What’s the lesson here? Look where you want to go, not where you’ve been. If you really want to hit the mark on the bullseye of your goals, you can’t have a wandering eye looking back or to the sides ruining your aim. By all means take the time to decide what it is you don’t want to do and who you don’t want to be, but then switch gears and focus on how that translates into what you do want. Paint a vivid mental picture of what success looks like for you and then set up constant reminders throughout your day to keep it top of mind.
Lesson #9: The right kind of music really can improve your focus (neuroscience says so).
To maximize productivity, it’s important to be clear on what exactly you should be working on next. But once you’ve done that, how do you make sure you have the right amount of focus to actually complete the task at hand? Will Henshall and Jeff Straw, co-founders of Focus at Will, explained to me about how listening to music can be be to the surprisingly powerful technique to create the focus you need.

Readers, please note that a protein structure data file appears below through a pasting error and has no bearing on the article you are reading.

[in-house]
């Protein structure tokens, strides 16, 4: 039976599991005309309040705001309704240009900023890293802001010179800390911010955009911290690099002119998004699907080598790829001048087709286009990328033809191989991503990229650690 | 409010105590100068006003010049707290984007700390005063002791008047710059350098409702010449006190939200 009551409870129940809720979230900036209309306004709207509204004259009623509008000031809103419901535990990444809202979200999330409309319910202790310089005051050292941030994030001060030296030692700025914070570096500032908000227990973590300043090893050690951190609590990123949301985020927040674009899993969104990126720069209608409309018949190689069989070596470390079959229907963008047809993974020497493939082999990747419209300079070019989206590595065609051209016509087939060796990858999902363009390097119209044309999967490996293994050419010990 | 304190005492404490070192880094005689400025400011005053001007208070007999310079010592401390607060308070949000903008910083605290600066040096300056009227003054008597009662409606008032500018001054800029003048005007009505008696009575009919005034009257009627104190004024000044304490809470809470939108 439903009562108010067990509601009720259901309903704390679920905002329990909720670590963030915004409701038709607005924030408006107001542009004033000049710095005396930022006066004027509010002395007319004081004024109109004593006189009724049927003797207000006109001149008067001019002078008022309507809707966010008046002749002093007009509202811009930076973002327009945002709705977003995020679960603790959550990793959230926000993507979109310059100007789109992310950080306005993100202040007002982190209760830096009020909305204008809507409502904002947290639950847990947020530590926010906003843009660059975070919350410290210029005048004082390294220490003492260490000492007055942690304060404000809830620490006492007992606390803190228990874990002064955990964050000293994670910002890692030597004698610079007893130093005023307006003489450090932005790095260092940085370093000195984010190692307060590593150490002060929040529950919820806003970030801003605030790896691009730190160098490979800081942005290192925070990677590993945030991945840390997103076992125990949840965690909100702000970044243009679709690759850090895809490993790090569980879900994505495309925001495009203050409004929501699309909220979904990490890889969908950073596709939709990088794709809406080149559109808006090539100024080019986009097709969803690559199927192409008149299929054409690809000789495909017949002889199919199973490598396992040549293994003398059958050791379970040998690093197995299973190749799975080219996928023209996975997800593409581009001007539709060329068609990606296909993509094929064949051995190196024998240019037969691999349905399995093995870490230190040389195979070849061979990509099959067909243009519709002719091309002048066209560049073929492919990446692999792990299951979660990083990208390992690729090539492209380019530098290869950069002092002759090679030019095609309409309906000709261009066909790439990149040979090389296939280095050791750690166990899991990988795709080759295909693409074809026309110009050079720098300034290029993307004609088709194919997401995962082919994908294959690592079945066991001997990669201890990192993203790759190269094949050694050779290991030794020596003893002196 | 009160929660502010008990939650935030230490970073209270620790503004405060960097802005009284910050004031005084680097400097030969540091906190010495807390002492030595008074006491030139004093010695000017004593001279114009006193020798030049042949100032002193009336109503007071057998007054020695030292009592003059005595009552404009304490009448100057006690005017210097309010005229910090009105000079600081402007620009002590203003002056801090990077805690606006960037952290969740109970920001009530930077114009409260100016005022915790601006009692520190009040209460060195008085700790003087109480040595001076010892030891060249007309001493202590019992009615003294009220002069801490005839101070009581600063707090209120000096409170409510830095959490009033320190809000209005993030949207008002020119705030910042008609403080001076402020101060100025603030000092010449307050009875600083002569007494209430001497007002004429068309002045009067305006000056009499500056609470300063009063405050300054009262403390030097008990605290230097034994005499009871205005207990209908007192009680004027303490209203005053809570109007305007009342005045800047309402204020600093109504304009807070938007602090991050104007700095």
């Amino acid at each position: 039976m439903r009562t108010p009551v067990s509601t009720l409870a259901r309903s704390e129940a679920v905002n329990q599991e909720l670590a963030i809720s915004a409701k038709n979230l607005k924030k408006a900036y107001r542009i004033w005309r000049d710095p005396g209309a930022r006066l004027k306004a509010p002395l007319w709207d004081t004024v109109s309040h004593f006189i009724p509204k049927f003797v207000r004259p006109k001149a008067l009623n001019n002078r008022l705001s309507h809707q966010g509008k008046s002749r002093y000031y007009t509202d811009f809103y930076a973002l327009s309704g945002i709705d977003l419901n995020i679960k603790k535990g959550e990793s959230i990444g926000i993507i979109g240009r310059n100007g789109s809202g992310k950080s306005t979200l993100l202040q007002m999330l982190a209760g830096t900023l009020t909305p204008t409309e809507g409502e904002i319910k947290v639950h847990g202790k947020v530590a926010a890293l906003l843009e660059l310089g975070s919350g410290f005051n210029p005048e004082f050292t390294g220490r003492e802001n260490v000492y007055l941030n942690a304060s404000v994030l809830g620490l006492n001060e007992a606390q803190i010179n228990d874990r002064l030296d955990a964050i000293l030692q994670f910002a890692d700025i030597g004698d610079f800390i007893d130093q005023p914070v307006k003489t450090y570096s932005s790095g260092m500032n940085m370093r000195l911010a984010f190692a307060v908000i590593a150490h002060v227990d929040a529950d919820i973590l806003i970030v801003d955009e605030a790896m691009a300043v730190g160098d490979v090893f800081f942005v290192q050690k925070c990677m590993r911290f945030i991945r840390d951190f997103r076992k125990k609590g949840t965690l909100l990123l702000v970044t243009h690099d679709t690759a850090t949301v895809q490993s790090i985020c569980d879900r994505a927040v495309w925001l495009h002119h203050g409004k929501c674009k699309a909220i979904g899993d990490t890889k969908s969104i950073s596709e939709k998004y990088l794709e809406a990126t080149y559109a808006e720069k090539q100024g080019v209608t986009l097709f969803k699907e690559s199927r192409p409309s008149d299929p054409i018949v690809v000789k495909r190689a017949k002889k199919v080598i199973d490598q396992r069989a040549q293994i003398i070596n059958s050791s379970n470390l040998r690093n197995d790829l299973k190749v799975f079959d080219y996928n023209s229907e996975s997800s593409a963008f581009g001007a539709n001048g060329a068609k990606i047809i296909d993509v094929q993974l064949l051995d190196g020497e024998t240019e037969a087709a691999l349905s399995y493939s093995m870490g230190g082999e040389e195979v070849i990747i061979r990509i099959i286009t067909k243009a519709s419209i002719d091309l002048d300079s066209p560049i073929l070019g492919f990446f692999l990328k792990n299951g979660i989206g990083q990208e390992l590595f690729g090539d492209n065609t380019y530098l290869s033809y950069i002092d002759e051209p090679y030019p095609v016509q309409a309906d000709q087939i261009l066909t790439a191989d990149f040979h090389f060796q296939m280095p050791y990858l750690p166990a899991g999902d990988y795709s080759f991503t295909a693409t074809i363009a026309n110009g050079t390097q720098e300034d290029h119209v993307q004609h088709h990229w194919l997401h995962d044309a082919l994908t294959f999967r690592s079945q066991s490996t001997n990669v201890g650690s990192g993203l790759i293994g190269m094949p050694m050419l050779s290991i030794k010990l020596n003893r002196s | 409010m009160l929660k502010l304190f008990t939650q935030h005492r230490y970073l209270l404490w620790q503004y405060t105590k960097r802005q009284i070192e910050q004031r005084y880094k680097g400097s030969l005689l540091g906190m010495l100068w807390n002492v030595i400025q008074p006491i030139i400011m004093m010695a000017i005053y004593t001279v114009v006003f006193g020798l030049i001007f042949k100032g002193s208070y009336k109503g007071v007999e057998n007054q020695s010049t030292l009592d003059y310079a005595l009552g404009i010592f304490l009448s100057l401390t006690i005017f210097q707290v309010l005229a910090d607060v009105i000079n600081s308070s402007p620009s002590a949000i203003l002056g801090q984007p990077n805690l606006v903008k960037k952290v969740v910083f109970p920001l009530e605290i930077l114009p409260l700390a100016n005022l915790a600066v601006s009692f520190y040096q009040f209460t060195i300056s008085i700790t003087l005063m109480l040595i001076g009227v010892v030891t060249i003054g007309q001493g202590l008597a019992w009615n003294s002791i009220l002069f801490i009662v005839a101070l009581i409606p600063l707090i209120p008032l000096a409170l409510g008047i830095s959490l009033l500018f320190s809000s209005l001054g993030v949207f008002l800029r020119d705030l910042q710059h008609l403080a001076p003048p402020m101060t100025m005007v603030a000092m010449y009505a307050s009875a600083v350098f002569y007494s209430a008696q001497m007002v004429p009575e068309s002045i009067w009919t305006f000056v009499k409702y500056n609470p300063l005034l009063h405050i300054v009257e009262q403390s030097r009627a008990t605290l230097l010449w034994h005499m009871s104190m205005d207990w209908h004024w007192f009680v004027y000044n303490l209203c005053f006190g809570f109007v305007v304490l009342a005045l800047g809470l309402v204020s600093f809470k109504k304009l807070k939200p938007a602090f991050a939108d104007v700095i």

Focus at Will is a new music service that serves up the right tracks to help you focus, reduce distractions and retain information when working, studying, writing and reading. The technology is based on hard science and proven to be extremely effective at extending your attention span. Trials show a 12-15% positive increase in focus and up to 400% extended focus time.
A bit skeptical, I tried Focus at Will for myself and I was shocked at how effective it’s been. It has quickly become my go-to tool for making sure I have my mind and attention on the right thing at the right time.
Lesson #10: A strong task management system like GTD let’s you take greater risks in work and life.
David Allen, the creator of the famous Getting Things Done (GTD) productivity method, explains that having a reliable system for capturing, organizing, and prioritizing tasks gives you the confidence and mental bandwidth you need to take on greater challenges. He likens a strong task management system to a surfer’s tether. When surfers tether themselves to their surfboard they’re able to take on bigger waves. They know that when the inevitable fall happens, the tether will be there to help them get back up on their board quickly.